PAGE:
Category Archives: Advice for SMEs

Puzzling: Five years old critical vulnerabilities exploited in November 2017

26 November 2017

Section Exploited Vulnerabilities of the Recorded Future Cyber Daily is sometimes really frightening. On November 9th, 2017, 249 successful exploits of CVE-2012-1823, a vulnerability in PHP, were recorded. This is hard to believe because CVE-2012-1823 was published on May 11th, 2012. Although a patch was available at the date of publication, it seems that the operators of this systems were not able to implement them within the past five years.

However, it would have been of urgent need in this case. CVE-2012-1823 is a so-called RCE (Remote Code Execution) vulnerability, which allows remote attackers to execute arbitrary code on a victim’s computer, and, in the worst case, to hijack the victim’s network.

RCE vulnerabilities are included in the critical vulnerabilities. Critical vulnerabilities are

  • exploitable from the network
  • need only low or medium skills to exploit
  • need no authentication
  • cause great damage, have high severity
  • allow remote attackers to execute arbitrary code on the victims computer

If an application system is operated in the DMZ, critical vulnerabilities must be patched directly upon publication to prevent attackers from getting onto your network. Or at least, between the time of publication and an exploit or proof of concept shows up. Since examples of how to exploit this PHP vulnerability were available in early May 2012, immediate action was required.

The big question is: Why were this vulnerable PHP versions not directly patched?

Exploitation of older vulnerabilities is not an isolated case. The HPE 2016 Cyber Risk Report shows, that in 2016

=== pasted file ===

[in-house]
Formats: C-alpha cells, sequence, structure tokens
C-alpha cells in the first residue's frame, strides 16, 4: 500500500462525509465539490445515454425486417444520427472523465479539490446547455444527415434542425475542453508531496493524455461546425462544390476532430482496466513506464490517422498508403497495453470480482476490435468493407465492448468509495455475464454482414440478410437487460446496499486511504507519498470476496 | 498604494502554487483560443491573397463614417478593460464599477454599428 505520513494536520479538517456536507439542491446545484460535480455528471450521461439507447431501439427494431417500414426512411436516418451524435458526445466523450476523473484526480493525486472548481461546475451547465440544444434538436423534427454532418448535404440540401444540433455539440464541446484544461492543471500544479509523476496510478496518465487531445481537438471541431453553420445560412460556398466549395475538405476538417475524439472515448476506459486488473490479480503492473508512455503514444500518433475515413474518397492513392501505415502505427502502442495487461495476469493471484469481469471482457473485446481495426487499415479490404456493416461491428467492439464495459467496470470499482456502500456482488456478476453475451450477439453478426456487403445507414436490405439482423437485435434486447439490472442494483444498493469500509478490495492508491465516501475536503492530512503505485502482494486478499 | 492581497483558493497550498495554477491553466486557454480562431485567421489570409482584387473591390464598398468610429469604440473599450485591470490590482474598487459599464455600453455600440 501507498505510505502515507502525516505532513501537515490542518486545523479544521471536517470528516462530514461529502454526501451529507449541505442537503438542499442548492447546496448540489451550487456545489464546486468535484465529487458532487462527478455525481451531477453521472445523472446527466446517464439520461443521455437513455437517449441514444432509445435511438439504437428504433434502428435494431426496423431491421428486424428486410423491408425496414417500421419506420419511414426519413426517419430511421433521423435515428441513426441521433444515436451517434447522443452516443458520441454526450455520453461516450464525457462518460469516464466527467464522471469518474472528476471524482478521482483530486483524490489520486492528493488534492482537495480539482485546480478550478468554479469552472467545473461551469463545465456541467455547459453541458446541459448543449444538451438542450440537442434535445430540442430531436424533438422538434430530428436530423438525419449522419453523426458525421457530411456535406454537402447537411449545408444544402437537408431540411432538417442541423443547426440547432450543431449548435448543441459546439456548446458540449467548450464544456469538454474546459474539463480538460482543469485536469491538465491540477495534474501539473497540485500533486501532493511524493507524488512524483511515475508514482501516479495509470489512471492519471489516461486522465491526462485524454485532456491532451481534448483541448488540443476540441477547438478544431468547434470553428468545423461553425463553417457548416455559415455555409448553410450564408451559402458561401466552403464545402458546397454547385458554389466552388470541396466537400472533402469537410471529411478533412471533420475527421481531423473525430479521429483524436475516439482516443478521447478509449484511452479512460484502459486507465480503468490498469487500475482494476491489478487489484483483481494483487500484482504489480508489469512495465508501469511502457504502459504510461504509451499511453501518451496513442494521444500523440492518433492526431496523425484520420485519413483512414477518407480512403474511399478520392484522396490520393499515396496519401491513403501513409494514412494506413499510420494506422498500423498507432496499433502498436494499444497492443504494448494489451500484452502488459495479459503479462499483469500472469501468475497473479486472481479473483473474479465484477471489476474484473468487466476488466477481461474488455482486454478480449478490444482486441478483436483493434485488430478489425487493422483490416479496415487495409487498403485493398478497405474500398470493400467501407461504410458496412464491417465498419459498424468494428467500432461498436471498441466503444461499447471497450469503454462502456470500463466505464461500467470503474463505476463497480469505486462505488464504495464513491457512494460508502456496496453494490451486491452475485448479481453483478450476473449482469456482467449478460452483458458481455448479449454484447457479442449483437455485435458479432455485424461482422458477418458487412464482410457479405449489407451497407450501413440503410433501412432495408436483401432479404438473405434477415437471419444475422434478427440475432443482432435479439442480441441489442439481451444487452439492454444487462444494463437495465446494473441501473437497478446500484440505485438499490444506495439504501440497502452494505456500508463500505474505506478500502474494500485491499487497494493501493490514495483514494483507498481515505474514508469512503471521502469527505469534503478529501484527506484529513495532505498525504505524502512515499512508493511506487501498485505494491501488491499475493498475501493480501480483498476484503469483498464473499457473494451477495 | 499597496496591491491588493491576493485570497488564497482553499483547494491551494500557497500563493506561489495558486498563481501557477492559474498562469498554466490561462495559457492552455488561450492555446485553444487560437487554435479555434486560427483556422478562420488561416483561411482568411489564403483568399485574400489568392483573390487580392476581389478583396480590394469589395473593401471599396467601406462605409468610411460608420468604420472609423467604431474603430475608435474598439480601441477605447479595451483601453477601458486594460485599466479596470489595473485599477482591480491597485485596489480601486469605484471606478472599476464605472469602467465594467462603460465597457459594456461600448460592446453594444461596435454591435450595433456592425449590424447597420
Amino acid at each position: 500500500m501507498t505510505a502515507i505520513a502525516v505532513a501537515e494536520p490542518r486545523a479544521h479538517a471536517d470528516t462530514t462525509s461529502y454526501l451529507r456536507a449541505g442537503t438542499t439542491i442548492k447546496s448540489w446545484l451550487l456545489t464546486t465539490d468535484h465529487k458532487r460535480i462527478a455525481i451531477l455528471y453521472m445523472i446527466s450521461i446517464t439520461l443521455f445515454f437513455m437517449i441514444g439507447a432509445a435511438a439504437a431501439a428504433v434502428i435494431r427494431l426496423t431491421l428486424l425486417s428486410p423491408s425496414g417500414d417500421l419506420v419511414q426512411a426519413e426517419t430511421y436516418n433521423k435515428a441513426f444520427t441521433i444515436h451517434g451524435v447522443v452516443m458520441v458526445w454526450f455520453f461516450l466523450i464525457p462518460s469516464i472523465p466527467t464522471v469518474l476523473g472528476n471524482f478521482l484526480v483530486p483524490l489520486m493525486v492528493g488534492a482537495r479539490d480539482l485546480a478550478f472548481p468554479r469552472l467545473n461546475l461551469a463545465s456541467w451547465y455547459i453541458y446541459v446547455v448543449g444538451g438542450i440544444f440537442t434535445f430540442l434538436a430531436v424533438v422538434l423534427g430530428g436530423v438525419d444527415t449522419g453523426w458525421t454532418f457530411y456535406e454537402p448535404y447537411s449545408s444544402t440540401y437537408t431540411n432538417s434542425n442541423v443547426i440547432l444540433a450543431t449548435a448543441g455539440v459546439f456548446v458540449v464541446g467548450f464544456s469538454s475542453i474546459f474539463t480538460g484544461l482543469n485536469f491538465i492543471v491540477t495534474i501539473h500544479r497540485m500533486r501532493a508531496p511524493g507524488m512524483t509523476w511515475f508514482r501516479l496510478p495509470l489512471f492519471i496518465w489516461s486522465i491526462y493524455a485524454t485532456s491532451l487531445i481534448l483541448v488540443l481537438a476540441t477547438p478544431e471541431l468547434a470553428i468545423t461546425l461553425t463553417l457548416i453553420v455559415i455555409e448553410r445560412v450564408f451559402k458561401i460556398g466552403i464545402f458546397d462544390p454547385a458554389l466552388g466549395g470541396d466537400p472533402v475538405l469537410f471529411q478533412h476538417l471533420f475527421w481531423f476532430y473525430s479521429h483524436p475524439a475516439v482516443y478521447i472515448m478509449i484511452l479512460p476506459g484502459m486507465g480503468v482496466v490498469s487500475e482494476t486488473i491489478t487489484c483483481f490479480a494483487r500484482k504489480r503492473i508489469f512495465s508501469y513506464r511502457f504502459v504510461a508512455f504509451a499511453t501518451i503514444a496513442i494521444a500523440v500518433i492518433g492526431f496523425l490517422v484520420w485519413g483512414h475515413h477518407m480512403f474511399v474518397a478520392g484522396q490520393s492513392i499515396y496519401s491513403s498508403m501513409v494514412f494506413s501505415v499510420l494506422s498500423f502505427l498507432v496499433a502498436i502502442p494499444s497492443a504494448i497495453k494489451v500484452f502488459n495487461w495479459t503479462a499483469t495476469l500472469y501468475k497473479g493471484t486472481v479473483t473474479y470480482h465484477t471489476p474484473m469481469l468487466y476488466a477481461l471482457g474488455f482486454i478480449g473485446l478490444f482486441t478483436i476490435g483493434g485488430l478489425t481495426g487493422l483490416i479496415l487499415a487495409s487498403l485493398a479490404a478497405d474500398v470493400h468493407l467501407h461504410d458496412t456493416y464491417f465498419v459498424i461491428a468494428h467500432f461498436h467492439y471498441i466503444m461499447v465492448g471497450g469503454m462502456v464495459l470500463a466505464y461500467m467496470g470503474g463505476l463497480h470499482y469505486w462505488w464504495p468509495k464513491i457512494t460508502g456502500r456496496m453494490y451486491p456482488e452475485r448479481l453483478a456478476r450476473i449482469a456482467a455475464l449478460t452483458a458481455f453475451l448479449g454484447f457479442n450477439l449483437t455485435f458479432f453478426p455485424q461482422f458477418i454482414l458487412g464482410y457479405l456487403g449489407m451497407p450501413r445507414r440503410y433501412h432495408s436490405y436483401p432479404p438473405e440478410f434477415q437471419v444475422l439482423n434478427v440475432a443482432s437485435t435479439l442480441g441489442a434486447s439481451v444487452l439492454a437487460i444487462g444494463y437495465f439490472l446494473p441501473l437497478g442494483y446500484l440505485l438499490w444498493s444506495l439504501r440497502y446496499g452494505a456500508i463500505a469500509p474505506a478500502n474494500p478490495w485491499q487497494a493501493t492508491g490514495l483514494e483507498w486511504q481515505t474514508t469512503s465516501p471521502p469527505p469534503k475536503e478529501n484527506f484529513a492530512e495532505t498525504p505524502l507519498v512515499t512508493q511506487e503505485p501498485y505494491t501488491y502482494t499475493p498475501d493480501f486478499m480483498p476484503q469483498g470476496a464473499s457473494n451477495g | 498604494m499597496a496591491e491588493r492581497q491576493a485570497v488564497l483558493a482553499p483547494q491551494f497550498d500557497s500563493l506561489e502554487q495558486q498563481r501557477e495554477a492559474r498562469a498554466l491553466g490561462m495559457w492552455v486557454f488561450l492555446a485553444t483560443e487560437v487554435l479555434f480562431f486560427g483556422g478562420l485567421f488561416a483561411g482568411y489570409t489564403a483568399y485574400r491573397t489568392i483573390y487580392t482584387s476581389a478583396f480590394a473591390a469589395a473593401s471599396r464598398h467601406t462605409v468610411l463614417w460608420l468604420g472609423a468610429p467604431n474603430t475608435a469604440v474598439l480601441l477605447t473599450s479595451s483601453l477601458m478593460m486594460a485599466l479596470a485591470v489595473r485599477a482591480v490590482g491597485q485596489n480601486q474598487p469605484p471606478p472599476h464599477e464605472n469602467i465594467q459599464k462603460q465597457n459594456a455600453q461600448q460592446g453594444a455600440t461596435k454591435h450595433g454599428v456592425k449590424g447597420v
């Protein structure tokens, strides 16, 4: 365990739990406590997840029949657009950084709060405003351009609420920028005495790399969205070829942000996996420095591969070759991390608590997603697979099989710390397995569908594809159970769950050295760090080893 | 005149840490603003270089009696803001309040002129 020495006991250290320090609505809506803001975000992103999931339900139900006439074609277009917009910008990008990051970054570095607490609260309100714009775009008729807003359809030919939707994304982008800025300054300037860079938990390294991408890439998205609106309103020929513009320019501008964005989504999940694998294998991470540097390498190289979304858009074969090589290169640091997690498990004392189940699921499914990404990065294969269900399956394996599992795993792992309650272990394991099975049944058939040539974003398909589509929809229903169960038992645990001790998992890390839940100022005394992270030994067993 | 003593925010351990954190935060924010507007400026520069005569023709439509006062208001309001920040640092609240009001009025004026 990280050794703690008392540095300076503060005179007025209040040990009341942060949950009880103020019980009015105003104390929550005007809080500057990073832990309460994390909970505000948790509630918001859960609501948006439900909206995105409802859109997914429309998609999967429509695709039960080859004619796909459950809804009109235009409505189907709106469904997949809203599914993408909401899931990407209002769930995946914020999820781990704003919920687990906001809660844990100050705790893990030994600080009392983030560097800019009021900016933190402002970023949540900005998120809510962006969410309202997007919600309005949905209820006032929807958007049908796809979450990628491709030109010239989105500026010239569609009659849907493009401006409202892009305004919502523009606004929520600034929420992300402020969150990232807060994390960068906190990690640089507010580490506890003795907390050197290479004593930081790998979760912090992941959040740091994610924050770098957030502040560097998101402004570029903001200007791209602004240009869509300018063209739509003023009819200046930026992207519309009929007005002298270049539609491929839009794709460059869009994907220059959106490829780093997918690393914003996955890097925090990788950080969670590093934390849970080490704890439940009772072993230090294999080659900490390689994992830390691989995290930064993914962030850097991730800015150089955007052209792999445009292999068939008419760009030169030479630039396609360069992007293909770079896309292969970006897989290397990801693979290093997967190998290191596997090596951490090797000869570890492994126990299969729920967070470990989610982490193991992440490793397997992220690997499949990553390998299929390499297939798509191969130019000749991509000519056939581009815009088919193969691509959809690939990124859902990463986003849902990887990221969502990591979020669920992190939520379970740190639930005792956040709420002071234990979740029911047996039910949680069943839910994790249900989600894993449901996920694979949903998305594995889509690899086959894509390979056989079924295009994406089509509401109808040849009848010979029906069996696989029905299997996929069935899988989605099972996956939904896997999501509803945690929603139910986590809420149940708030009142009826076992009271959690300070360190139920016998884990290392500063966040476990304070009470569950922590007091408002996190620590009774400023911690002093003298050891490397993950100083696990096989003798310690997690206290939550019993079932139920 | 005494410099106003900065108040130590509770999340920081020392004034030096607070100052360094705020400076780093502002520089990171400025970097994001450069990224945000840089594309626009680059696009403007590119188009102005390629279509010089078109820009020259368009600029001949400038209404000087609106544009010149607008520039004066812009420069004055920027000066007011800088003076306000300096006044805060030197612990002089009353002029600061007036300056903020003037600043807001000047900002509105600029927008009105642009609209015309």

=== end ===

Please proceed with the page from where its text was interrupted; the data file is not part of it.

• 47% of successful exploits use five or more years old vulnerabilities.
  • 68% of successful exploits use three or more years old vulnerabilities, 47% of them were critical vulnerabilities.
  • Stuxnet, CVE-2010-2568, was used in 29% of successful exploits.

An analysis of the critical vulnerabilities by vendors shows, that more critical vulnerabilities were found in non-Microsoft products than in Microsoft products.

Critical vulnerabilities 2010 - 2016

Critical vulnerabilities 2010 – 2016 by vendors. Click to enlarge.

But automated patch management is only available for Microsoft and few of the other vendors’ (e.g. Adobe, Oracle, SAP) products. Thus, we can expect that many critical vulnerabilities remain unpatched, which results in an ever-growing pool of opportunities for cyber criminals.

An ever growing pool of opportunities

An ever-growing pool of opportunities. Click to enlarge.

1) For the chart above I assumed that 50% of critical vulnerabilities remain unpatched. This assumption is based on the analysis of the 2017 NIST NVD data as of August 31st, 2017.

Since no automated patch management exists for PHP we can expect, that CVE-2012-1823 was rarely patched. But the worst is yet to come: From the HPE 2016 Cyber Risk Report we learn, that even six years old Microsoft vulnerabilities (Stuxnet, CVE-2010-2568) are not patched.

How to tackle this issue? From my point of view, the cause is compliance driven security. We often do patching of everything to meet compliance with a certain standard, instead of focusing on the real important issues, e.g., the critical vulnerabilities. Or, in other words, we close a lot of mouse holes while the barn door remains wide open.